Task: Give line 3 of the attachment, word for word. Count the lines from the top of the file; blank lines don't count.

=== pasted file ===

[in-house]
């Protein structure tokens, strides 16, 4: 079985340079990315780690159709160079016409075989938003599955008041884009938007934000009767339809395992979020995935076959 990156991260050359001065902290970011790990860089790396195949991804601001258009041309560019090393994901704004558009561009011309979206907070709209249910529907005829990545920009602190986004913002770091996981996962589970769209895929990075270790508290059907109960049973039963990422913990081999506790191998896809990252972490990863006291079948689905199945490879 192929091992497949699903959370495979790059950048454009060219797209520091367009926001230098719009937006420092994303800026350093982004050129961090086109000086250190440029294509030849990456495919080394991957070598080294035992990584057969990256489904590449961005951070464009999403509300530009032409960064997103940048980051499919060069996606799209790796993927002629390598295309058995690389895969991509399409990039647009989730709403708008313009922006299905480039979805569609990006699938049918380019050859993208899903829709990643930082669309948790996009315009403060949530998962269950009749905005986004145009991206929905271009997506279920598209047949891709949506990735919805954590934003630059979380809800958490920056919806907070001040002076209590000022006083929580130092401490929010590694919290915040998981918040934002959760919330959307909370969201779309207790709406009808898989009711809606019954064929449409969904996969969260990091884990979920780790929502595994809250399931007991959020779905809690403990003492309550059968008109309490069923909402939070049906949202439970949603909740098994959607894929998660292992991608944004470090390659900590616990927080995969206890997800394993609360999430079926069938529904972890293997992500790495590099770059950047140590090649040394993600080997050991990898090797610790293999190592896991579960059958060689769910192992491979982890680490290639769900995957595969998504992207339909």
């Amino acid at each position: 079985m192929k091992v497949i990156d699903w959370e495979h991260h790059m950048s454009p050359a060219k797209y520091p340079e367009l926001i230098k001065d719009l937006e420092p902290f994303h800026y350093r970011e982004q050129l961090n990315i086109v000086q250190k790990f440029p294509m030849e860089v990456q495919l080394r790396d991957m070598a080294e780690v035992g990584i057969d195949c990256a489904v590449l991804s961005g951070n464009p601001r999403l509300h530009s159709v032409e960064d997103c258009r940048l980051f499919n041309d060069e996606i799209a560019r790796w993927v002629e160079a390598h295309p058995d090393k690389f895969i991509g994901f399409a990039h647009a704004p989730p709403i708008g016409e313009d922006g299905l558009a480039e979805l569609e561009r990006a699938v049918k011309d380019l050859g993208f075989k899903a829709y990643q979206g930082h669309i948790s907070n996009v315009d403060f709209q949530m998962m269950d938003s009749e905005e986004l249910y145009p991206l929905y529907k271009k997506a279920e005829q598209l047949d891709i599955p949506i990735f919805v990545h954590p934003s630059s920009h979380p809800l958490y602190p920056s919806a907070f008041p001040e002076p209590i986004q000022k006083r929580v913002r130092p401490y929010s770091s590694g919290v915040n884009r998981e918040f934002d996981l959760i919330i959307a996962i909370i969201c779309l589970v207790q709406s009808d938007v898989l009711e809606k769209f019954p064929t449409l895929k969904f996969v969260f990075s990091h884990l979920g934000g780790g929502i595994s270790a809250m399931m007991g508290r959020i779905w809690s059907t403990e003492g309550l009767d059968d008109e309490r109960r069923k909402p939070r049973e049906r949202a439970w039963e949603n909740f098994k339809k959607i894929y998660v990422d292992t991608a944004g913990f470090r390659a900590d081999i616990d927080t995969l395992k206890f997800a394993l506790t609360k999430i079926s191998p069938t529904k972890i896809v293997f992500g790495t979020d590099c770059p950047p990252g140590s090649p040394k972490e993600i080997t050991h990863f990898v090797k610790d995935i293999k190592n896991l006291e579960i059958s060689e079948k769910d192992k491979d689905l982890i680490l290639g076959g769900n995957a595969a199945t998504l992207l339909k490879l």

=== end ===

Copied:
């Amino acid at each position: 079985m192929k091992v497949i990156d699903w959370e495979h991260h790059m950048s454009p050359a060219k797209y520091p340079e367009l926001i230098k001065d719009l937006e420092p902290f994303h800026y350093r970011e982004q050129l961090n990315i086109v000086q250190k790990f440029p294509m030849e860089v990456q495919l080394r790396d991957m070598a080294e780690v035992g990584i057969d195949c990256a489904v590449l991804s961005g951070n464009p601001r999403l509300h530009s159709v032409e960064d997103c258009r940048l980051f499919n041309d060069e996606i799209a560019r790796w993927v002629e160079a390598h295309p058995d090393k690389f895969i991509g994901f399409a990039h647009a704004p989730p709403i708008g016409e313009d922006g299905l558009a480039e979805l569609e561009r990006a699938v049918k011309d380019l050859g993208f075989k899903a829709y990643q979206g930082h669309i948790s907070n996009v315009d403060f709209q949530m998962m269950d938003s009749e905005e986004l249910y145009p991206l929905y529907k271009k997506a279920e005829q598209l047949d891709i599955p949506i990735f919805v990545h954590p934003s630059s920009h979380p809800l958490y602190p920056s919806a907070f008041p001040e002076p209590i986004q000022k006083r929580v913002r130092p401490y929010s770091s590694g919290v915040n884009r998981e918040f934002d996981l959760i919330i959307a996962i909370i969201c779309l589970v207790q709406s009808d938007v898989l009711e809606k769209f019954p064929t449409l895929k969904f996969v969260f990075s990091h884990l979920g934000g780790g929502i595994s270790a809250m399931m007991g508290r959020i779905w809690s059907t403990e003492g309550l009767d059968d008109e309490r109960r069923k909402p939070r049973e049906r949202a439970w039963e949603n909740f098994k339809k959607i894929y998660v990422d292992t991608a944004g913990f470090r390659a900590d081999i616990d927080t995969l395992k206890f997800a394993l506790t609360k999430i079926s191998p069938t529904k972890i896809v293997f992500g790495t979020d590099c770059p950047p990252g140590s090649p040394k972490e993600i080997t050991h990863f990898v090797k610790d995935i293999k190592n896991l006291e579960i059958s060689e079948k769910d192992k491979d689905l982890i680490l290639g076959g769900n995957a595969a199945t998504l992207l339909k490879l």